Maximise The Benefits Of Your SRS Account

Maximise the benefits of your SRS account

Parents’ love for their children manifest in many different ways. For some, buying their favourite food is a love letter. For others, it’s about allowing them to reach their full potential. But increasingly, it’s also about being financially prepared for retirement so that your children are “free” to pursue their dreams and provide for their family.

This is where the Supplementary Retirement Scheme (SRS) comes in handy, thanks to the tax reliefs that the voluntary contributions attract.

(Check your knowledge: Do you know how SRS works? If not, our Guide to SRS accounts can get you up to speed about what SRS is, and how it can help your retirement plan.)

Why You Shouldn’t Leave Your SRS Account Idle

But there’s a slight caveat you should know. If you just stop at opening the account, you may be selling yourself short. Here’s why:

  1. Inflation dwindles the value of your money
    Inflation is the phenomenon where the value of your money drops. In the 1970s, a dollar could probably buy you many cups of coffee. These days, you would struggle to even buy 1 cup with that same dollar, even if you’re at a hawker centre. Just like how coffee is costing more, things are going to cost more at the time when you withdraw your SRS monies.

  2. You are losing out on potential interest earnings
    Furthermore, the interest rate on SRS funds is fixed at ONLY 0.05% per annum. This is unlike the CPF funds where you can earn 2.5% (or up to 3.5%) interest rate per annum on your money. It’s not such a great idea to just keep saving. Thus, it’s crucial that you invest your funds to stay ahead of inflation.


    So, if you really want to maximise the benefits of your SRS account and let it work harder for you, here’s our guide on 7 ways to maximise and grow your SRS money.

7 Ways To Maximise Your SRS Account

Your SRS account lets you invest in a multitude of investment products, from bonds to unit trusts to shares.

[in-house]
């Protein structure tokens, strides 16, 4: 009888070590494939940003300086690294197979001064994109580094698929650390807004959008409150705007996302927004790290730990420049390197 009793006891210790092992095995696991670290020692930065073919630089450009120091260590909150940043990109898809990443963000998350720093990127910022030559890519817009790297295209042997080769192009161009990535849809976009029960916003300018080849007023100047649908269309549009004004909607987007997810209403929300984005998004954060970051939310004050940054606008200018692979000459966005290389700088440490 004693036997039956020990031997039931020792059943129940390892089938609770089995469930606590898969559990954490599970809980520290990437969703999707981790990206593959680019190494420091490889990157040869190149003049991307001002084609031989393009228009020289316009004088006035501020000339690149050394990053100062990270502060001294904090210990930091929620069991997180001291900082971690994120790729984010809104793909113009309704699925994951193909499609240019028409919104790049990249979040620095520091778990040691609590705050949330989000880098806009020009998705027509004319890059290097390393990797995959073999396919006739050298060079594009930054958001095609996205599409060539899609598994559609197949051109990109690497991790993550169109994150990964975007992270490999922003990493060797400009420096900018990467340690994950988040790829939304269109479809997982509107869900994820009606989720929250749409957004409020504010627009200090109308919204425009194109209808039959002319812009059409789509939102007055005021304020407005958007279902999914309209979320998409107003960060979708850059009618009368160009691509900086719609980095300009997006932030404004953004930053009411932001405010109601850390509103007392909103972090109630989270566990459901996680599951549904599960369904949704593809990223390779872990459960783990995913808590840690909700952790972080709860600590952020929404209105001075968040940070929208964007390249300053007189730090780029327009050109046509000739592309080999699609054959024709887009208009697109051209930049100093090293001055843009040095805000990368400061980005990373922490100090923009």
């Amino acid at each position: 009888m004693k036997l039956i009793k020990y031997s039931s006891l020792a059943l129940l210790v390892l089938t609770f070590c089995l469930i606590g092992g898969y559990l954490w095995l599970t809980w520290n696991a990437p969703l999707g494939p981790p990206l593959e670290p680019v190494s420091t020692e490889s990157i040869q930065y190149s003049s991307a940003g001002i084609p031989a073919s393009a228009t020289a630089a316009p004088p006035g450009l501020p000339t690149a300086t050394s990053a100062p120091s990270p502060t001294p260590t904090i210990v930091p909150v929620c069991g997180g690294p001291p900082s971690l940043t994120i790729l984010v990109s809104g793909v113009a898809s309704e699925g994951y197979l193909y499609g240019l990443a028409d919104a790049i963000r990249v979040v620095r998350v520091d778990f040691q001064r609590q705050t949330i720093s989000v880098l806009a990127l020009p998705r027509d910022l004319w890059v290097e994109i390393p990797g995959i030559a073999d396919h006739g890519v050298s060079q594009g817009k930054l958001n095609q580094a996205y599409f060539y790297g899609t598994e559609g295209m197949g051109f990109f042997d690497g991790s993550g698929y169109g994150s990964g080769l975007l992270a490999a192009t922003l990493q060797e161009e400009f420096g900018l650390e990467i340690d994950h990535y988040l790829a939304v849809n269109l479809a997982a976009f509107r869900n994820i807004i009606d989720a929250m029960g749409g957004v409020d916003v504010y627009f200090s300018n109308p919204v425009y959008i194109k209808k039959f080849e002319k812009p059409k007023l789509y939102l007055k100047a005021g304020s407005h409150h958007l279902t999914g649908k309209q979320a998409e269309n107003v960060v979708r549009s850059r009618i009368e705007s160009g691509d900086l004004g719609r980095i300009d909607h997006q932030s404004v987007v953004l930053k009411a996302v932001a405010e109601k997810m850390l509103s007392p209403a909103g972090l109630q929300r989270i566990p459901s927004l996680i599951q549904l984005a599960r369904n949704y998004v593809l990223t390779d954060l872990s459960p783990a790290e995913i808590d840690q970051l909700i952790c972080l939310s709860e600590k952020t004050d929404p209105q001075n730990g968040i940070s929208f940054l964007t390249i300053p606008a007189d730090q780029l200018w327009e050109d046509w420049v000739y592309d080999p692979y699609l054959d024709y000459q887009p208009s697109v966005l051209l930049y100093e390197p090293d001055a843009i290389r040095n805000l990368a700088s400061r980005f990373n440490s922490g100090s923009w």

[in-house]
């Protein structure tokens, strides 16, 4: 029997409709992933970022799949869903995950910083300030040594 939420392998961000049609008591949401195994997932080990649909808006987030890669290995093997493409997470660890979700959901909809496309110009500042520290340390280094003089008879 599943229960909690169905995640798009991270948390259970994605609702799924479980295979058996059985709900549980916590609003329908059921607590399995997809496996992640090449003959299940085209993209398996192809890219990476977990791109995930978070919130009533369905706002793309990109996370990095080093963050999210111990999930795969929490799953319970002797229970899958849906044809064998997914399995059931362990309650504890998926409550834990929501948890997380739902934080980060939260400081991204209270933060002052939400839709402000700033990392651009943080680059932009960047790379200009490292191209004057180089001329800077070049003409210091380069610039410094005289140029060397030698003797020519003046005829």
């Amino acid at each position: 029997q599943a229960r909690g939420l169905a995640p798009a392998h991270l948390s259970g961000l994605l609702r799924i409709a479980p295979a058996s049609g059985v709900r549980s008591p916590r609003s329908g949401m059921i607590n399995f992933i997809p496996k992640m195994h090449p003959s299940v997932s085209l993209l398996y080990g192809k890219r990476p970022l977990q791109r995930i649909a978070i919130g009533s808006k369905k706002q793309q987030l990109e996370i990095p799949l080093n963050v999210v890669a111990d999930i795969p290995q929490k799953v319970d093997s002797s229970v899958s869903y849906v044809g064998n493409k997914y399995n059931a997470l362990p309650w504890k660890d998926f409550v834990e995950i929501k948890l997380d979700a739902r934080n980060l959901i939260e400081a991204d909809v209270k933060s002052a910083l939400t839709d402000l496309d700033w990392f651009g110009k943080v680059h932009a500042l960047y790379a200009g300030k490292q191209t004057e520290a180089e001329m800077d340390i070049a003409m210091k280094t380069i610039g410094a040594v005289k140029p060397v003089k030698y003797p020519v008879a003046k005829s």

For the more conservative investor, you may wish to consider Singapore Government Securities or single premium insurance products. These investment products have relatively lower risks and are suited for parents. Even placing funds in a fixed deposit and earning 1.40%-a-year interest could turn out to be a better option than letting your contributions sit idle.

For more diverse investments, you can consider Unit Trusts, Exchange Traded Funds or REITs. As all investments carry an inherent risk, make sure you are prudent in selecting what to invest in. If you are unsure, you can always seek professional advice.

And if you need to see some projections, use the SRS calculator to gauge your expected returns through the years. You can also use the SRS calculator to check how much tax savings you can enjoy when you regularly contribute to the account.

Things You Should Know Before Investing Your SRS Money

  1. Start with the basics
    The first thing you should do is to be clear about what you want to invest in. If you’ve just started investing or are unfamiliar with investment products, do read up on the different types of investments permitted for SRS to better understand their advantages and disadvantages.